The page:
LEXINGTON, Ky. (AP) -- The University of Kentucky's cancer center received a significant boost in status Friday by winning designation as a National Cancer Institute facility, giving the Bluegrass state new clout in its fight against a disease that kills Kentuckians at a higher rate than anywhere else in the country.
The prestigious title for the UK Markey Cancer Center in Lexington brings with it the potential for millions of dollars in additional research funding. The designation means its patients will have access to new drugs, treatment options and clinical trials offered only at NCI centers.
The announcement was cause for celebration in a state stricken with the nation's highest per-capita cancer death rates and second-highest overall rates of cancer cases.
"We want Kentucky to be a leader in fighting and curing this unforgiving disease, not the national leader in cancer deaths, which we are now," said U.S. Rep. Harold "Hal" Rogers. "And this NCI designation is a vital step toward that goal."
The Markey Cancer Center's director, Dr. Mark Evers, called the designation an important milestone but said it's "not the final destination."
"We will not rest until the unacceptable high cancer rates are decreased, so that more Kentuckians can enjoy more birthdays," he said.
Earning the designation had been a top goal since Evers arrived at the center in 2009.
The Markey Center becomes the 68th medical center in the country to earn the title and is the only NCI-designated cancer center in Kentucky.
The NCI distributed nearly $3.9 billion in federal grants in 2011. Roughly $265 million were support grants earmarked solely for NCI-designated cancer centers, ranging from $720,000 in Hawaii to $13.5 million to New York. The following year, the NCI distributed $274.9 million in grants sent to those NCI-designated centers.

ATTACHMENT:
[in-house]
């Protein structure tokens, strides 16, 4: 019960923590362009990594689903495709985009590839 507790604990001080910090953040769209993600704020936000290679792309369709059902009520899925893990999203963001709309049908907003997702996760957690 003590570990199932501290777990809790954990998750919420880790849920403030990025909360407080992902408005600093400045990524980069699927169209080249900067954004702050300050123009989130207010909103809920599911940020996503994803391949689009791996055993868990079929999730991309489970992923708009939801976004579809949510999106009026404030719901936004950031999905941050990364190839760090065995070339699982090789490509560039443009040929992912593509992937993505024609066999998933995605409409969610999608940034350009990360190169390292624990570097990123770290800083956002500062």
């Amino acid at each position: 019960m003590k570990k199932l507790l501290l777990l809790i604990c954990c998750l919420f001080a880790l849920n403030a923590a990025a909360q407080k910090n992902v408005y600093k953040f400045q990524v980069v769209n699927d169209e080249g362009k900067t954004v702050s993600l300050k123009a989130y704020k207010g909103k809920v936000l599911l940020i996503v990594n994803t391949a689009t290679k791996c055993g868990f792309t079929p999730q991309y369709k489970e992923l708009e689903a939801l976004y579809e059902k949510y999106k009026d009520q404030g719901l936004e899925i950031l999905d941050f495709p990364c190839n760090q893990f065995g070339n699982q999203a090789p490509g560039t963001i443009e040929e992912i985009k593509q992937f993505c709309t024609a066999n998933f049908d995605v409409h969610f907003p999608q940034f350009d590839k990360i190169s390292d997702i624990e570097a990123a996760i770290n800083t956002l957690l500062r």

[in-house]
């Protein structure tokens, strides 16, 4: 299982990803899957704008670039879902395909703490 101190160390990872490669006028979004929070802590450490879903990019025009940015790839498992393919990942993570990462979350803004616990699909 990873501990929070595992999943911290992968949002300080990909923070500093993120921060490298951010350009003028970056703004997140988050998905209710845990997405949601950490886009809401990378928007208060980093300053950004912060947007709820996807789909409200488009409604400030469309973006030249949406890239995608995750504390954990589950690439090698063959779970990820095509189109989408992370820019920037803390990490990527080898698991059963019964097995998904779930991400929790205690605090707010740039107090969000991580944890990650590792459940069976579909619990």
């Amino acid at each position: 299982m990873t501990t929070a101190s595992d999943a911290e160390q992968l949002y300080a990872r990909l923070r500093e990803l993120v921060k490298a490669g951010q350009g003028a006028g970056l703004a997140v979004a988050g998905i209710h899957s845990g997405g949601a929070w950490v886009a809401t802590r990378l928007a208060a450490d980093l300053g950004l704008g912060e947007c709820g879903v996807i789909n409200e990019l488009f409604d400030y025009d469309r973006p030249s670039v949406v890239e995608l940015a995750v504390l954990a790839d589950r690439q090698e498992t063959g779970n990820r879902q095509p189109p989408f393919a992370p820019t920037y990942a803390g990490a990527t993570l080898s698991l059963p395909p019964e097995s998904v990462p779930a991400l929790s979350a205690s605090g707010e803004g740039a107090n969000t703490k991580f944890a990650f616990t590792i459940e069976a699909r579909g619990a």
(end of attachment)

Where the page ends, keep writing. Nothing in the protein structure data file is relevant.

NCI is part of the federal Department of Health and Human Services. Its designated cancer centers are recognized as leaders in new discoveries into cancer's causes, prevention, diagnosis and treatment.
UK President Eli Capilouto, who made the official announcement, said the designation will strengthen the Markey Center's potential "to roll back this scourge in Kentucky."
Gov. Steve Beshear, who had a bout with prostate cancer years ago and was treated at the Markey Center, said the title will help UK lure top-notch medical researchers.
"This is a bold declaration that Kentucky can and will do something about the high cancer rates that have plagued our people over the years," he said.
Sally Leukefeld of Lexington was diagnosed with breast cancer in 2008 and received her treatment at the Markey Center.
"That was a scary diagnosis, and my first thought was, 'This is it,'" she said. "And my second thought was, 'I don't want to be pitiful.' And you know, I didn't have to worry about either of those things, because I was at the Markey Cancer Center."
She later joined a patient advisory group at the center that included patients and caregivers.
"This place is dedicated to taking care of us, to making things as good as they can be for us and bringing us out on the other end where I am now, which is five years and clear as a bell, and so very grateful," she said.
The UK center's rising national status comes amid consistently grim statistics showing the suffering caused by cancer in the Bluegrass state.
Kentucky ranks first nationally in cancer deaths per 100,000 people, according to data released by the Markey Center.
More than 25,000 new cancer cases were diagnosed in Kentucky last year. The state's overall rate of cancer incidence is about 11 percent higher than the national rate, and its overall cancer death rate is about 18 percent higher than the U.S. rate, the figures showed.
The suffering is more pervasive in the state's Appalachian region, where the cancer death rate is about 27 percent higher than the national rate, the figures showed.
Kentucky leads the nation for rates of lung, colon and oral cavity cancers and was second for incidence of kidney cancer, third for brain cancer and eighth for cervical cancer, according to the statistics.
The Markey Center treated more than 3,000 new patients in the past year and has nearly 75,000 total patient visits annually. The center has more than 200 clinical trials currently under way, and its researchers were awarded more than $5.3 million in new grants in the past year.
UofL President James Ramsey has issued a statement about Friday’s announcement:
“Congratulations to the University of Kentucky, Dr. Capilouto and his team on gaining NCI designation. We look forward to continued collaboration with UK as we work together to fight lung and other cancers and improve the health of all Kentuckians.”